That's quite true, as long as we recognize that this statement requires a specification of what is meant by "moves". That's becoming kind of the theme of this thread! As you clearly laid out, this is what is known as a coordinate speed-- motion relative to a coordinate system. It is not motion relative to the observer themself-- if you swivel in your chair, nothing is actually set into motion relative to you, only to your perception of your own coordinate system. Kind of the opposite of the standard Big Bang coordinate system-- that is chosen to perceive as stationary things that are quite naturally thought of as moving!

Ken G
2006-Dec-12, 03:39 AM
You're correct, of course. I can only claim good whiskey mixed with bad physics yields ???

That's still better than good physics with bad whiskey...

Grey
2006-Dec-12, 03:20 PM
That's still better than good physics with bad whiskey...Hmm, but what would we get if we had good physics and good whiskey? Perhaps an experiment is in order... :)

Ken G
2006-Dec-12, 05:45 PM
Single malt? Talisker might be the next best thing to the Nobel prize...

buzgz
2006-Dec-12, 09:12 PM
Speeds are not truly distance divided by time; they're just fractions of c...

This seems to indicate that you think velocities of separation cannot exceed the speed of light. If that is what you intended to imply, then we are in disagreement.

Hubble's law predicts superluminal recession at large distances, specifically at distances D>c/H. Of course, all galaxies that are receding from us are at rest locally, and it is the expansion of space that produces superluminal recession velocities at large distances.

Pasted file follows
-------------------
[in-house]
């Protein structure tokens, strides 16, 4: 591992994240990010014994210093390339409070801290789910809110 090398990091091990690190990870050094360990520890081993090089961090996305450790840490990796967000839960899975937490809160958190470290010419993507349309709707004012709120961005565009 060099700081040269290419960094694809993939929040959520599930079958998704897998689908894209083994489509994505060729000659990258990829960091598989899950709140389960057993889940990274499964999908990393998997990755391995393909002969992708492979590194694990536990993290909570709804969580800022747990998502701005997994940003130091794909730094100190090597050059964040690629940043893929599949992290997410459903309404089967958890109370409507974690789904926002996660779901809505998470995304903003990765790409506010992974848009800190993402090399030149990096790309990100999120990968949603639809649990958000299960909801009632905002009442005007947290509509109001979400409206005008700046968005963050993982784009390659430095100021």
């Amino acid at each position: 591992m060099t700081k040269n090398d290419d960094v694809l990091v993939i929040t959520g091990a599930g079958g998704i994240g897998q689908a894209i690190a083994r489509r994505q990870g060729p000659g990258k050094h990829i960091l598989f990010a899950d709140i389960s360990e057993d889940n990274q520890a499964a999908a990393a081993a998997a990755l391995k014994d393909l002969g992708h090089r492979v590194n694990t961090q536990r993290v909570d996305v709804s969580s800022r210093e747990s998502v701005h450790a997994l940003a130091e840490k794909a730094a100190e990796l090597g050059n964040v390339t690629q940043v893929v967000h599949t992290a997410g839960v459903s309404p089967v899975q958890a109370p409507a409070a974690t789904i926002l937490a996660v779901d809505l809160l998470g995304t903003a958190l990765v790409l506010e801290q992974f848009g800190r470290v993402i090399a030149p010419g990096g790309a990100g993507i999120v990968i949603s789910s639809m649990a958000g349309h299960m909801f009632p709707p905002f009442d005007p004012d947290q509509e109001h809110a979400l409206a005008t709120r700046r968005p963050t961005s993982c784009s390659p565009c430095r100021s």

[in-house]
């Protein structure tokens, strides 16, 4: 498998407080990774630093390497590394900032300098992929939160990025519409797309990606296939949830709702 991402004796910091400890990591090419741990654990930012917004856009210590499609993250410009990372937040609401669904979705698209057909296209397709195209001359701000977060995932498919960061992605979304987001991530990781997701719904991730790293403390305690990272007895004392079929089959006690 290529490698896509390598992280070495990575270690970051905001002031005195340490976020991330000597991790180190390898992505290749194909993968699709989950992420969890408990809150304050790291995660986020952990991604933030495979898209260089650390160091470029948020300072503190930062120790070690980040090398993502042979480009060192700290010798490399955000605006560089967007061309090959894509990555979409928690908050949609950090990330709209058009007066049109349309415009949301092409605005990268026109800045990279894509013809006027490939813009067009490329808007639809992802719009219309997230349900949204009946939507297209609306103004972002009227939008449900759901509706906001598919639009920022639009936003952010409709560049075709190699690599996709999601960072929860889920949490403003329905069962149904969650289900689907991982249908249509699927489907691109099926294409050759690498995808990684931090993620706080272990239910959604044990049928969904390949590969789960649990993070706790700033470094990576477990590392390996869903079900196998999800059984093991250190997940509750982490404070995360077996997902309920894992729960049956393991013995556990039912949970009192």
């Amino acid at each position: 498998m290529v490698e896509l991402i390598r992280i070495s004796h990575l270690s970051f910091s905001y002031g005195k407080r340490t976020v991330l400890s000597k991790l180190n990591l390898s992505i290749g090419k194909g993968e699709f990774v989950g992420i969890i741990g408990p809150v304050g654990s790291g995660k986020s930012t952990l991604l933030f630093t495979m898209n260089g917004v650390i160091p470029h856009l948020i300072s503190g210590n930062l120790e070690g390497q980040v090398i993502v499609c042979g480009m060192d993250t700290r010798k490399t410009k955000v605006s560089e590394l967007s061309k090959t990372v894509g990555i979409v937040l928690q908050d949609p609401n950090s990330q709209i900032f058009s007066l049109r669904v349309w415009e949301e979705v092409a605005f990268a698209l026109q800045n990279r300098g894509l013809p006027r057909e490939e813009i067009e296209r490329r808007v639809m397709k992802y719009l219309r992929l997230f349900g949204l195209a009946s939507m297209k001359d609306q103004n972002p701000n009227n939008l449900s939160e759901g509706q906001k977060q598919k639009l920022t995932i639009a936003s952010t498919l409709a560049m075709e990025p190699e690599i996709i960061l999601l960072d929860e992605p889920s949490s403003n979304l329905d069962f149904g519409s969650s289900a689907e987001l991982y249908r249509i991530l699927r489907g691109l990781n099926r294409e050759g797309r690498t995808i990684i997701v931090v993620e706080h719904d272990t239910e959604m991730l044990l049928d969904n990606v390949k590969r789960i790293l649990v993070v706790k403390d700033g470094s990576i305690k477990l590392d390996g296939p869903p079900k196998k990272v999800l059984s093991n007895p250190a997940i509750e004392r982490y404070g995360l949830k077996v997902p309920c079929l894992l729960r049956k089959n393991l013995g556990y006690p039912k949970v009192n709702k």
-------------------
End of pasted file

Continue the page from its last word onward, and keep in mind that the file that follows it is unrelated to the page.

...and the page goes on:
Grey
2006-Dec-12, 10:56 PM
Single malt? Talisker might be the next best thing to the Nobel prize...Talisker is a fine, fine beverage.* A Nobel prize would probably be better (if nothing else, think of just how many bottles you could purchase with the prize money!), but since I'm unlikely to ever receive the latter, at least I can console myself with the former. :)

* Though there are certainly other excellent single malts, and for myself at least, I'd be very hard pressed to choose a favorite.

Ken G
2006-Dec-12, 11:13 PM
I wonder what is the record number of single malt Scotch's (not to choose one in particular) that has ever been bought with Nobel funds? Is that prize therefore an elaborate way of making TNT to buy scotch?

publius
2006-Dec-12, 11:28 PM
Scotch is too hifalutin (that's the correct spelling, I assure you ) for my simple blood. Jim Beam is my speed (the green label, "Jim Beam's Choice", is my favorite, but it's hard to find and they don't advertise it much), and then ol' Jack Daniel's product, although they dropped that to 80 proof so they could see it all over the country and not have to maintain different proof mixtures.

But, I assure you all, there's no liquor like the "tax free" kind (that's made correctly -- tax free corn squeezin's is a dying art) that comes in mason jars. Something about being illegal makes it so much better.